Acquired longitudinal melanonychia after puberty in a whiteskinned individual requires urgent biopsy

Approximately 2-3% of melanomas in whites, and 15-20% in blacks are located in the nail unit. However, malignant melanoma is rare in black people; thus the number of nail melanomas does not significantly differ between these population groups. Most white patients have a fair complexion, light hair, and blue or hazel eyes. There is no sex predominance, although some reports show variable female or male predominance. The mean age at onset is 55-60 years. Most tumours are found in the thumbs or great toes.

Melanoma of the nail region is often asymptomatic. Many patients only notice a pigmented lesion after trauma to the area; only approximately two-thirds seek medical advice because of the appearance of the lesion; pain or discomfort is rare, and nail deformity, spontaneous ulceration, sudden change in colour, bleeding or tumour mass breaking through the nail are even more infrequent. It is useful to remember that a pigmented subungual lesion is more likely to be malignant than benign. If the melanoma is pigmented it may show one or more of the following characteristics:

1 A spot appearing in the matrix, nail bed or plate. This may vary in colour from brown to black; it may be homogeneous or irregular, and is seldom painful.

2 A longitudinal brown to black band of variable width running through the whole visible nail.

3 Less frequently, Hutchinson's sign—periungual extension of brown-black pigmentation from LM onto the proximal and lateral nail folds—is an important indicator of subungual melanoma (but note the reservations discussed below).

Current experience has demonstrated that Hutchinson's sign, while valuable, is not an infallible predictor of melanoma, for the following reasons:

• Periungual pigmentation is present in a variety of benign disorders and, under these circumstances, may lead to overdiagnosis of subungual melanoma.

• Periungual hyperpigmentation occurs in at least one non-melanoma skin cancer: Bowen's disease of the nail unit.

• Hyperpigmentation of the nail bed and matrix may reflect through the 'transparent' nail folds, simulating Hutchinson's sign ('pseudo-Hutchinson's sign'). Each of the above may incorrectly suggest a diagnosis of subungual melanoma. Table 5.6 lists disorders in which pseudo-Hutchinson's sign occurs.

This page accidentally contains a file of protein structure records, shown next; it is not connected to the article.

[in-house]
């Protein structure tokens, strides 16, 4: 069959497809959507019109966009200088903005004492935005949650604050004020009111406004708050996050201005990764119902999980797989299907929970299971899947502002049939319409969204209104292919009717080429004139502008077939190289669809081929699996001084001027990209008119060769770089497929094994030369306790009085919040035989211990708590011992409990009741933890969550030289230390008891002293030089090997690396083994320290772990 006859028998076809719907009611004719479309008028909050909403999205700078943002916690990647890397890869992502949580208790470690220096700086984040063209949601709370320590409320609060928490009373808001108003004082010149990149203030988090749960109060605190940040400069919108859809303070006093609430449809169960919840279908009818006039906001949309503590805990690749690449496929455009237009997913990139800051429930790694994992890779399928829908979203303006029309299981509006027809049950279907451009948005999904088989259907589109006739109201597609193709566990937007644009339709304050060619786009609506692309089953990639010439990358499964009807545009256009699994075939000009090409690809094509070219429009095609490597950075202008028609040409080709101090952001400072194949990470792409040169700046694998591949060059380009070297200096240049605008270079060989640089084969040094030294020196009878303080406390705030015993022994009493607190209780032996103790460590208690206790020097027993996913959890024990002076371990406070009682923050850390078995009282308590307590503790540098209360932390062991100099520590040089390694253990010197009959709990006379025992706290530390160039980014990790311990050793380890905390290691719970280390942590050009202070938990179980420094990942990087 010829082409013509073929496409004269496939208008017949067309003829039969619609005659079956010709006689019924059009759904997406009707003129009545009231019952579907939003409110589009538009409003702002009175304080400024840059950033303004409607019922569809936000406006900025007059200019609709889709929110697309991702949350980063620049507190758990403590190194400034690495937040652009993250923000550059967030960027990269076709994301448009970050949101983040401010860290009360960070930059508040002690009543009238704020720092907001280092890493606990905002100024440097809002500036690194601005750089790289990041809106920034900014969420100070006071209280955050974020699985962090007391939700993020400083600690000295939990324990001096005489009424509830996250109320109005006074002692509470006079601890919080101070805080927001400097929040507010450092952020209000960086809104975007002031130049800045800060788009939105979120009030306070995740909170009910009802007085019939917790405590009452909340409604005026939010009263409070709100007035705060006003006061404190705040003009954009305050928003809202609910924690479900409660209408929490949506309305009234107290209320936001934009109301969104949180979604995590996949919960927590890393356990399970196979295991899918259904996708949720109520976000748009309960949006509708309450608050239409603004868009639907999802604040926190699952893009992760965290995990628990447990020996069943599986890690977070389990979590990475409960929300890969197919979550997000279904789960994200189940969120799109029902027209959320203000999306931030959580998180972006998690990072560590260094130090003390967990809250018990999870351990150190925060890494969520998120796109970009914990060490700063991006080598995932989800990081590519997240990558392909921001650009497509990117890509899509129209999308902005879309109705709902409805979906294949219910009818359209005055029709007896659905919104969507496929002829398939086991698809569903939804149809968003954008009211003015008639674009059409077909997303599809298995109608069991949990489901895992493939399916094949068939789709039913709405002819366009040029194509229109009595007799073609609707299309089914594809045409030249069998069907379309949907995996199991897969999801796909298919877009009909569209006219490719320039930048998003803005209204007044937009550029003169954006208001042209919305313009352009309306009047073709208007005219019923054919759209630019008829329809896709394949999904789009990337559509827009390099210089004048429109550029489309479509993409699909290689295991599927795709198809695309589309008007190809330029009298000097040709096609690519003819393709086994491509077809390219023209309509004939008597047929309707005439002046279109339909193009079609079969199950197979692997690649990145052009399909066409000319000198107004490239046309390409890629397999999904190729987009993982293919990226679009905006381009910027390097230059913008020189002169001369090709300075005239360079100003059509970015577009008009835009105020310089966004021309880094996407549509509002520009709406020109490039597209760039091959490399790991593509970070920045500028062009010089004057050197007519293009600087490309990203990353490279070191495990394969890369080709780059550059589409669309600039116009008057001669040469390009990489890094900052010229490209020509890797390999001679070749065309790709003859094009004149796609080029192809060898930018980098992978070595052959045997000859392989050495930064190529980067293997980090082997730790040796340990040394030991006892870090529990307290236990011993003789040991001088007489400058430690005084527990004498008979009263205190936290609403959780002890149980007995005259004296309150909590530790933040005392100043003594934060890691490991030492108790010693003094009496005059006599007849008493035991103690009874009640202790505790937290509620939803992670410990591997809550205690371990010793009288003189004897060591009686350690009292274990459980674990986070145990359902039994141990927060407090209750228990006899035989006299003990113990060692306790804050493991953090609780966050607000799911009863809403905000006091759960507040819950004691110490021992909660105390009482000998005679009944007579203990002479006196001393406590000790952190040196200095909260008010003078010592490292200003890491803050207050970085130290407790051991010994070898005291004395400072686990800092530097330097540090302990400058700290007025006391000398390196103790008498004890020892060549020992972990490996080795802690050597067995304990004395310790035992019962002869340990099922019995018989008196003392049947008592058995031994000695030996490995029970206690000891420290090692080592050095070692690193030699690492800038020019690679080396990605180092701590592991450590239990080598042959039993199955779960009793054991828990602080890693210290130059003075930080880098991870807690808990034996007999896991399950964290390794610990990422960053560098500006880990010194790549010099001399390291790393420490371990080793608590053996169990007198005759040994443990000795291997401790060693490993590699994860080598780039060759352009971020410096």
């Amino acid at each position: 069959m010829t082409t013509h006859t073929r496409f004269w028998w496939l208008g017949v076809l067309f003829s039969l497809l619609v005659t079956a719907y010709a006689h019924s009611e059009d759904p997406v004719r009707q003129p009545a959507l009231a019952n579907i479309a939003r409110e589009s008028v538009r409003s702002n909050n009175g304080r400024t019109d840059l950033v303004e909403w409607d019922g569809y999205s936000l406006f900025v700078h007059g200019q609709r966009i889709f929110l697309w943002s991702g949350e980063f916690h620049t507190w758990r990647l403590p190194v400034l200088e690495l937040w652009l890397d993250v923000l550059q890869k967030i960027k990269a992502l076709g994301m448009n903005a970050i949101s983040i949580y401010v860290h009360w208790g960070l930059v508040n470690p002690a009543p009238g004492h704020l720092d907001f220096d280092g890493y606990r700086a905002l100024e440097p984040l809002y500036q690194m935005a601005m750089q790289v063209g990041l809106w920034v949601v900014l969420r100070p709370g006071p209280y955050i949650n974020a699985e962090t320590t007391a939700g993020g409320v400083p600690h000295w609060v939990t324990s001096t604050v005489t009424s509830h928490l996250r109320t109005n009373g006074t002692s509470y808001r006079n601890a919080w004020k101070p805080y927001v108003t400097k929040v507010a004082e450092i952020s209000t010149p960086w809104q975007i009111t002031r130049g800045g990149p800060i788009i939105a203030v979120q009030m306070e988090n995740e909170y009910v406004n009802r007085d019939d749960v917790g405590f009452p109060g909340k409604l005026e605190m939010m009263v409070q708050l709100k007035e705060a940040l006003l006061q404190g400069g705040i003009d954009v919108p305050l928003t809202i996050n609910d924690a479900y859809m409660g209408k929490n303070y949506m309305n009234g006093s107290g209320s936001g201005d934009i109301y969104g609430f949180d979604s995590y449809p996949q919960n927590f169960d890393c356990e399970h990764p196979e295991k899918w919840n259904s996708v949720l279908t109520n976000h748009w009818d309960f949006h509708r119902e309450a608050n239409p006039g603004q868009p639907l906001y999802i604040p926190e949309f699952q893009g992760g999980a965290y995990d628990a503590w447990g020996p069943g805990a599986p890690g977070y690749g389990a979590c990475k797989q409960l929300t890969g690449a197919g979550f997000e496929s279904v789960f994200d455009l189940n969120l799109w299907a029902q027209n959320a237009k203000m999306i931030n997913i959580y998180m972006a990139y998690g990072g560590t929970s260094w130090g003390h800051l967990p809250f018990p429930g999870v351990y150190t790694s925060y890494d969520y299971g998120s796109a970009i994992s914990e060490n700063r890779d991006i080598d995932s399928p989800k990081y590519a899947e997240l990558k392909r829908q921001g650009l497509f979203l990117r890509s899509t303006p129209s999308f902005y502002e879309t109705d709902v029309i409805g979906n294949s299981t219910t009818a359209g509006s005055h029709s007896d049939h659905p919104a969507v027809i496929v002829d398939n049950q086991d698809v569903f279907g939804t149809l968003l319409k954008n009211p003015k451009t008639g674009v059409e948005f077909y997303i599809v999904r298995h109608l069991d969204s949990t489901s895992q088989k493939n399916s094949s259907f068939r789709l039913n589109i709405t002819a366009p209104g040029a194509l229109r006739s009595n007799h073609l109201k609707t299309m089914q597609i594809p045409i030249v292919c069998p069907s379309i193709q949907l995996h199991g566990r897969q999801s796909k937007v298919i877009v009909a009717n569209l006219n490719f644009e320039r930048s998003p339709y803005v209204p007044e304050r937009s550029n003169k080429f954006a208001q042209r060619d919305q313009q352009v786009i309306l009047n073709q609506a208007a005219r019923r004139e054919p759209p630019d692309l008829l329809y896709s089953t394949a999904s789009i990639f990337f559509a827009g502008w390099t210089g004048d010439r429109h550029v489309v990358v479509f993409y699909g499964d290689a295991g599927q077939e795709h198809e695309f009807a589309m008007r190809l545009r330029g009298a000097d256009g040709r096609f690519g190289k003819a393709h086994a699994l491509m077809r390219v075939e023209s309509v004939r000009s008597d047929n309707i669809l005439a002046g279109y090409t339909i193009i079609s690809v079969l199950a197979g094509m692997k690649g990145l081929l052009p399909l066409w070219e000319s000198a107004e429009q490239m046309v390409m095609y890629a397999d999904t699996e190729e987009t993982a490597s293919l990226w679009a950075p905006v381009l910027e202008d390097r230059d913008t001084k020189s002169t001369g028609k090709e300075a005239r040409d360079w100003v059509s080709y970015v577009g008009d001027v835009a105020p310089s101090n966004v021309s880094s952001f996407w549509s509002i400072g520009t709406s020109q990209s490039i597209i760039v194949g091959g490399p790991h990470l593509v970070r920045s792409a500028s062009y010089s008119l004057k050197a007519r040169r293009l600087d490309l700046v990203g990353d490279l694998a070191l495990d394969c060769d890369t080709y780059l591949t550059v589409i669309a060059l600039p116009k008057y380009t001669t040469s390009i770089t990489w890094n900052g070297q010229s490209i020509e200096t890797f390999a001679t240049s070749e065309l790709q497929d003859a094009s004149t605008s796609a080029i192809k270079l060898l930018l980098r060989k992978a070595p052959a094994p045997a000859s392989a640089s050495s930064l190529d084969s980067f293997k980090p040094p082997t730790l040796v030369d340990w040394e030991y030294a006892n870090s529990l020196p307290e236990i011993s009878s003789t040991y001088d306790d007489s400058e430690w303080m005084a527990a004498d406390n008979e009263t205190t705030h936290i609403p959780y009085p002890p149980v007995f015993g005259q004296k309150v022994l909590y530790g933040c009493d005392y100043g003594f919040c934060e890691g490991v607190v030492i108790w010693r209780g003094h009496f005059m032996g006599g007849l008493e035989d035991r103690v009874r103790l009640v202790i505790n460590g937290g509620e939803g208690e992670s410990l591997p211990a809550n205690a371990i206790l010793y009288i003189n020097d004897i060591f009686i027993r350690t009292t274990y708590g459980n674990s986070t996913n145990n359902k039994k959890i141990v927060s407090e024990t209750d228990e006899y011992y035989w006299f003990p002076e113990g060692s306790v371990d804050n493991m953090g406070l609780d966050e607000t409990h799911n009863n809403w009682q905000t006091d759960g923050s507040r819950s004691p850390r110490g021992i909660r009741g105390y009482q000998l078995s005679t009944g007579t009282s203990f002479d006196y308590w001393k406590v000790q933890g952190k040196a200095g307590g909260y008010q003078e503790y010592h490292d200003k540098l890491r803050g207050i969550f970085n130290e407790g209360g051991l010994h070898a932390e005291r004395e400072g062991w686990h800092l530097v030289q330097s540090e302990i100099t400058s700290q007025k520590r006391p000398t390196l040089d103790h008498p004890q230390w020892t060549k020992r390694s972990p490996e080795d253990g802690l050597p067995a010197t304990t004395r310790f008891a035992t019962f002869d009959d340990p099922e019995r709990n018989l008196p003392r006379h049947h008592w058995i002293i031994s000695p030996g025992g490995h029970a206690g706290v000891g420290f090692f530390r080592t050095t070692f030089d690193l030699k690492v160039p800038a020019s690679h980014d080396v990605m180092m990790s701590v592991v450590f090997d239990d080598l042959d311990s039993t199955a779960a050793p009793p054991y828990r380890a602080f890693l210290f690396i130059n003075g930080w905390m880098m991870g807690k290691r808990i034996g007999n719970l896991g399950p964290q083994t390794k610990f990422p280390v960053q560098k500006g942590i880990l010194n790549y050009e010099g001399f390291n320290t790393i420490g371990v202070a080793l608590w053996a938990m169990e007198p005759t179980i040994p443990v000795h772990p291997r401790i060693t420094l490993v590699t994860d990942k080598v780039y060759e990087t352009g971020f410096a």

Total reliance on the (apparent) presence or absence of periungual pigmentation may lead to over- or underdiagnosis of subungual melanoma. All relevant clinical and historical information, including the presence or absence of periungual pigmentation, must be carefully evaluated in a patient suspected of having subungual melanoma. Ultimately, the diagnosis of subungual melanoma is made histologically. Hutchinson's sign is a single, important clue to this diagnosis. The nail plate may also become thickened or fissured and permanently shed.

Approximately 25% of melanomas are amelanotic (pigmentation not an obvious or prominent sign; Figure 5.36) and may mimic pyogenic granuloma, granulation tissue or ingrowing nail. The risk of misdiagnosis is particularly high in these cases.

Malignant melanoma must be considered in the differential diagnosis (see Table 5.3) in all cases of inexplicable chronic paronychia, whether painful or not, in torpid granulomatous ulceration of the proximal nail fold and in pseudoverrucous keratotic lesions of the nail bed and lateral nail groove. Subungual melanoma may also simulate mycobacterial infections, mycotic onychodystrophy, recalcitrant paronychia and ingrowing nail. Subungual haematoma is not rare and may present

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